The recipes in this chapter show you how you can locate problems in your ASP.NET applications by using features that support tracing, debugging, and stress testing.
The first six recipes show you how to use tracing to pinpoint the causes of problems in your code. Tracing allows you, through a simple configuration setting or page-level attribute, to have ASP.NET write a whole host of information about the currently executing request to the page or to a trace log. We start by discussing how you initiate page- and application-level tracing. We also show how you can dynamically turn on page-level tracing when an exception occurs. Next, we show you how to make tracing work for components ”those that will run on the web, as well as those that will be used elsewhere. The latter technique is important when you don't want your use of tracing- related code to preclude you from using a component outside of ASP.NET. We also show you how to write trace information to a log file from within a component.
Next we discuss debugging , specifically how setting conditional breakpoints can be a powerful technique for debugging your ASP.NET applications. Setting conditional breakpoints is especially useful for stopping execution at a specific point in iteration-heavy code, the focus of one of this chapter's recipes.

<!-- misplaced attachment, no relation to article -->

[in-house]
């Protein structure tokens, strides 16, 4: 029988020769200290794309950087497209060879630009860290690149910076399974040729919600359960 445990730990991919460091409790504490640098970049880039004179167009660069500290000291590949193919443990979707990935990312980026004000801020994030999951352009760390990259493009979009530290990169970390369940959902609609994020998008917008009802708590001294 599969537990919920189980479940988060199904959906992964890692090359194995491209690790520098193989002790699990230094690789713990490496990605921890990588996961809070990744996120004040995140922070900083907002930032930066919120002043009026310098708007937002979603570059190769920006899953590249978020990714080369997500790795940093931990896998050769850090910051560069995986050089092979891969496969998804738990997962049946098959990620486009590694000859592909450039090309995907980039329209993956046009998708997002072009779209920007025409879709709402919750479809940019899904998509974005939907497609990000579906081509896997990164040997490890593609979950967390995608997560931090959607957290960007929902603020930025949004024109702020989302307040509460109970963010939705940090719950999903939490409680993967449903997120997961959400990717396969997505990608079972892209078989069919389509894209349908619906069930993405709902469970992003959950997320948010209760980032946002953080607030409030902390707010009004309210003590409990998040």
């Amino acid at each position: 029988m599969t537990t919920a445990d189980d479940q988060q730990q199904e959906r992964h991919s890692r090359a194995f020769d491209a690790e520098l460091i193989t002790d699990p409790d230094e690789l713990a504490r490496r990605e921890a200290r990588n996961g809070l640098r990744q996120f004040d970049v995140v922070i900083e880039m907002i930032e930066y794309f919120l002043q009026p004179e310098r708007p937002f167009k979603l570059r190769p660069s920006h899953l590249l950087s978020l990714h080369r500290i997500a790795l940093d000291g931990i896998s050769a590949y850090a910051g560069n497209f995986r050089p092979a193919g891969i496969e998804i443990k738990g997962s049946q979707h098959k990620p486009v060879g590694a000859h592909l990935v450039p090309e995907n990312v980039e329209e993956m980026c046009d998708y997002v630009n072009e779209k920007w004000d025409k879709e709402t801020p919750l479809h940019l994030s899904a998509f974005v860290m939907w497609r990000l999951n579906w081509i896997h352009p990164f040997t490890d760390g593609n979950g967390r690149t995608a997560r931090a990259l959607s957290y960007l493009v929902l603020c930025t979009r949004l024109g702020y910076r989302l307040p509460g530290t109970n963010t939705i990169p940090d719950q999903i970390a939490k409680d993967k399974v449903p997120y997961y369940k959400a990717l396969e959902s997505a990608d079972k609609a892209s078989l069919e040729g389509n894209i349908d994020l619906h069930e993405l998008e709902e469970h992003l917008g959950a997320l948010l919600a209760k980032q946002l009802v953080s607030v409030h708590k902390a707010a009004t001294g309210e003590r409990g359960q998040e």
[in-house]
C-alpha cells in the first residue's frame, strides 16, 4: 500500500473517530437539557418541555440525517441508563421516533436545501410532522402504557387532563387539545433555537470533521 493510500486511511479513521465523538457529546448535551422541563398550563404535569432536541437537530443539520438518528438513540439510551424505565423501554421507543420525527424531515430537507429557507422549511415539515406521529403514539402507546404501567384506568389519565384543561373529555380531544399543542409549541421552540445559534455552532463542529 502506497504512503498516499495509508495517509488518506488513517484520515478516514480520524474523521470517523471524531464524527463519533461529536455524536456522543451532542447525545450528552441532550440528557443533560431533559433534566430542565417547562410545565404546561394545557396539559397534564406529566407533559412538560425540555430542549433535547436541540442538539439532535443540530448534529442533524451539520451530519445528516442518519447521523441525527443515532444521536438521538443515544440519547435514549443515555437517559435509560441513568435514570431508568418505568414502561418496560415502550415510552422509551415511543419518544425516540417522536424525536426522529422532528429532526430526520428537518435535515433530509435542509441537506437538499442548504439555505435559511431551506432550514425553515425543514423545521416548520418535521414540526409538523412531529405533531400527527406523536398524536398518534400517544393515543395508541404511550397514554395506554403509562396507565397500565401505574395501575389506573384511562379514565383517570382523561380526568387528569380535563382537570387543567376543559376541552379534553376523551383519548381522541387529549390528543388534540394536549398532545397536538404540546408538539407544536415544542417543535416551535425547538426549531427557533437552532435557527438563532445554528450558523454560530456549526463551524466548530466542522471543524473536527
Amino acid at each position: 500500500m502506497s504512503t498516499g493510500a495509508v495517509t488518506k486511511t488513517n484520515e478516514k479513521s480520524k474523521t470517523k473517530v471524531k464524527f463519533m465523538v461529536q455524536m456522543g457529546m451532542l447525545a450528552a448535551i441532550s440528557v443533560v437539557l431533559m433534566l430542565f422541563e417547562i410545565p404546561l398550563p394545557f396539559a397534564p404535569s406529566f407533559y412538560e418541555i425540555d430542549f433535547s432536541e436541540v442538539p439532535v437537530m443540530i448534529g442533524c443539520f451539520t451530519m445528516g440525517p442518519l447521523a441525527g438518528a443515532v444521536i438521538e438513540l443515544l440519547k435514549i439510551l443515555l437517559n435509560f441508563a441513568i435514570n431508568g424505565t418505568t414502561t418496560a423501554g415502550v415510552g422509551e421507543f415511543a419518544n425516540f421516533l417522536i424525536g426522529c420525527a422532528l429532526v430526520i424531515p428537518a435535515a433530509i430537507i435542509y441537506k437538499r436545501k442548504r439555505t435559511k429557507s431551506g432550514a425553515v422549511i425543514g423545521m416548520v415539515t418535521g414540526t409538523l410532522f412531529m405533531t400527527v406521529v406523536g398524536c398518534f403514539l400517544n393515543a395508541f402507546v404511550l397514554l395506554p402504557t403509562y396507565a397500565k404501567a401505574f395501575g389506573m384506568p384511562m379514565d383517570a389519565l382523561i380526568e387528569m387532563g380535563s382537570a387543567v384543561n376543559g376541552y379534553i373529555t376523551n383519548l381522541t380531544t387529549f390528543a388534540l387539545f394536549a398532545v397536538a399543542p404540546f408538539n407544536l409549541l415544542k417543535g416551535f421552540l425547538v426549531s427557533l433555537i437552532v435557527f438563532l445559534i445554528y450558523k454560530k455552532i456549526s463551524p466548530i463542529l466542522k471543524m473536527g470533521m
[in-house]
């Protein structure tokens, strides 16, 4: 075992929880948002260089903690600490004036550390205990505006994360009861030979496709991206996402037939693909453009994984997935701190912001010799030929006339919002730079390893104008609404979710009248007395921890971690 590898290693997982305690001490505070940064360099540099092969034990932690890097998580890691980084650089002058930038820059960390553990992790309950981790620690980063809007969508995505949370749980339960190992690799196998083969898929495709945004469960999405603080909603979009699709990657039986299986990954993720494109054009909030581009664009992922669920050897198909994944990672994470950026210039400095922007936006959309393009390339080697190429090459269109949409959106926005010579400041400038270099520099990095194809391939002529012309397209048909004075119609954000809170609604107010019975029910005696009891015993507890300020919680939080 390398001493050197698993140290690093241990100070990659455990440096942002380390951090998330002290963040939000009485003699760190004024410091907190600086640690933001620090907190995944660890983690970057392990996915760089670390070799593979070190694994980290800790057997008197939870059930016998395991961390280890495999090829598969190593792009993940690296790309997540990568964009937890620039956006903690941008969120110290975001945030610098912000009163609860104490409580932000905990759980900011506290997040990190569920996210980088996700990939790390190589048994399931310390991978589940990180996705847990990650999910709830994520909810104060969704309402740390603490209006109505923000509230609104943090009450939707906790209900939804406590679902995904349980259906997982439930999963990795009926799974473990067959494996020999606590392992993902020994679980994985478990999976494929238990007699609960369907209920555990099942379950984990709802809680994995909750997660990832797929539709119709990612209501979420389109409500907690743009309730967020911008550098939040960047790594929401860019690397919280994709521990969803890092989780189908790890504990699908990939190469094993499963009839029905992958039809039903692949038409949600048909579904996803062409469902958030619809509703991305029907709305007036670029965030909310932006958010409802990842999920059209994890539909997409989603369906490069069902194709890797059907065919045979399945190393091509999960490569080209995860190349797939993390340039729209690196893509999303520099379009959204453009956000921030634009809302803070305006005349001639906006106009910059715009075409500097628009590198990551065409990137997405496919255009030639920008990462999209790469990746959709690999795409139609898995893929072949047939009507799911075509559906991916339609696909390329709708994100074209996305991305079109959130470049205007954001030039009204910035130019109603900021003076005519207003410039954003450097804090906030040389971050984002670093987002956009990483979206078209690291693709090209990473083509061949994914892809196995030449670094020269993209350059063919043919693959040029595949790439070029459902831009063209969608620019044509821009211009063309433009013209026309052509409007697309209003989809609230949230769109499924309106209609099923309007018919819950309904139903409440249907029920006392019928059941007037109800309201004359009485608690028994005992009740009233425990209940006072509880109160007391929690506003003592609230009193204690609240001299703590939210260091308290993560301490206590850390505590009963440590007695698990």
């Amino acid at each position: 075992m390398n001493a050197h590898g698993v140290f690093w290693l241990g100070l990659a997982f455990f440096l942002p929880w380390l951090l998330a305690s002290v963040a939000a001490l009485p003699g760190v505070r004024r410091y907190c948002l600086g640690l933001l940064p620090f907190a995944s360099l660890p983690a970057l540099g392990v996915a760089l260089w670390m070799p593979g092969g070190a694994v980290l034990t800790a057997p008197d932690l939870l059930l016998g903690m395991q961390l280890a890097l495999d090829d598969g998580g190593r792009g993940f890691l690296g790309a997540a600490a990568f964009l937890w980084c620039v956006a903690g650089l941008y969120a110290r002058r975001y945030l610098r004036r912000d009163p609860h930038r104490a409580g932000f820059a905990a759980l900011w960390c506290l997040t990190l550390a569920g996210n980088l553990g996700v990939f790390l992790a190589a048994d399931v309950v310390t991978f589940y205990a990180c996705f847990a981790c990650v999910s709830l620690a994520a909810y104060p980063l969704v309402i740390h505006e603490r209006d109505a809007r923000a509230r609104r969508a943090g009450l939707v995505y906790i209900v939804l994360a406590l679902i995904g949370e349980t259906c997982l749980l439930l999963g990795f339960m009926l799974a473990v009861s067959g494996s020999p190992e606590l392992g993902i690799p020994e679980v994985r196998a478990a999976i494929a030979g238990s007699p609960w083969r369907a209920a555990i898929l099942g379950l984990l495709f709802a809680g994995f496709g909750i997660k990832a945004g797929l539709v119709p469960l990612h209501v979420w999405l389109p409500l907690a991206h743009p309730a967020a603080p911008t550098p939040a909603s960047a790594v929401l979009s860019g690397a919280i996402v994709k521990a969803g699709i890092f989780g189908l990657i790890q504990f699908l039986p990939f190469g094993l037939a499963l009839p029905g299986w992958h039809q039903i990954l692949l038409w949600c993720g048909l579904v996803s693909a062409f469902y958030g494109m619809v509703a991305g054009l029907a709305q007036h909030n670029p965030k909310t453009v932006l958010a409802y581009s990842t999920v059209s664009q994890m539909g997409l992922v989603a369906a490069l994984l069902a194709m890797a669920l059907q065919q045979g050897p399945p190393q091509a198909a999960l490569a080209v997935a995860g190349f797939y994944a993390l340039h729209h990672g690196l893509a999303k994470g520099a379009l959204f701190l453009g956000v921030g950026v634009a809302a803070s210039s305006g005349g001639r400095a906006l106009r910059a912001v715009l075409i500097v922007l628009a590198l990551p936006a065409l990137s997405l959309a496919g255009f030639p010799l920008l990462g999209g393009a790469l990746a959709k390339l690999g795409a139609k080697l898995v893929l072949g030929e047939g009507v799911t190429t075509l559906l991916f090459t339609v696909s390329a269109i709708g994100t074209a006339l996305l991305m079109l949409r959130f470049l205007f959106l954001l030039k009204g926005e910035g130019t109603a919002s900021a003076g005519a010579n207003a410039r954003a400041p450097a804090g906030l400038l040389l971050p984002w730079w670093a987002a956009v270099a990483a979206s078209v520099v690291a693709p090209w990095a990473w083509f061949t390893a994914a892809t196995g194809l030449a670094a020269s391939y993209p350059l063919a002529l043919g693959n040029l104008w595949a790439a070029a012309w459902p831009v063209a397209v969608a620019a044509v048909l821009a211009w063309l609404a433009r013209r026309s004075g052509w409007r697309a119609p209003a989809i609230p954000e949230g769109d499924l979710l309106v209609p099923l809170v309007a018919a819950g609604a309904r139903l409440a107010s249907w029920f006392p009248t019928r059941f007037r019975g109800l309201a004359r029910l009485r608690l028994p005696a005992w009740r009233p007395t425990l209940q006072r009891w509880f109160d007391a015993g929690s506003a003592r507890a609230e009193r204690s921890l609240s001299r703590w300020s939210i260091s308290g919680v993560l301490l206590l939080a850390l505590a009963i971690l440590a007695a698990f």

Finally, we take a look at stress testing , using the Application Center Test (ACT) tool, which is available to users of the Enterprise Architect and Enterprise Developer Editions of VS.NET. With ACT, you can fairly easily stress test a web application or service, which is especially useful when scalability is a key goal of your project. The last recipe in the chapter discusses how you might use this tool to analyze the performance of a simple web service.
The recipes in this chapter are intended to help remove some of the mystery of tracing and debugging, and, in the process, help you use these techniques earlier in the development cycle when problems are often less costly to fix.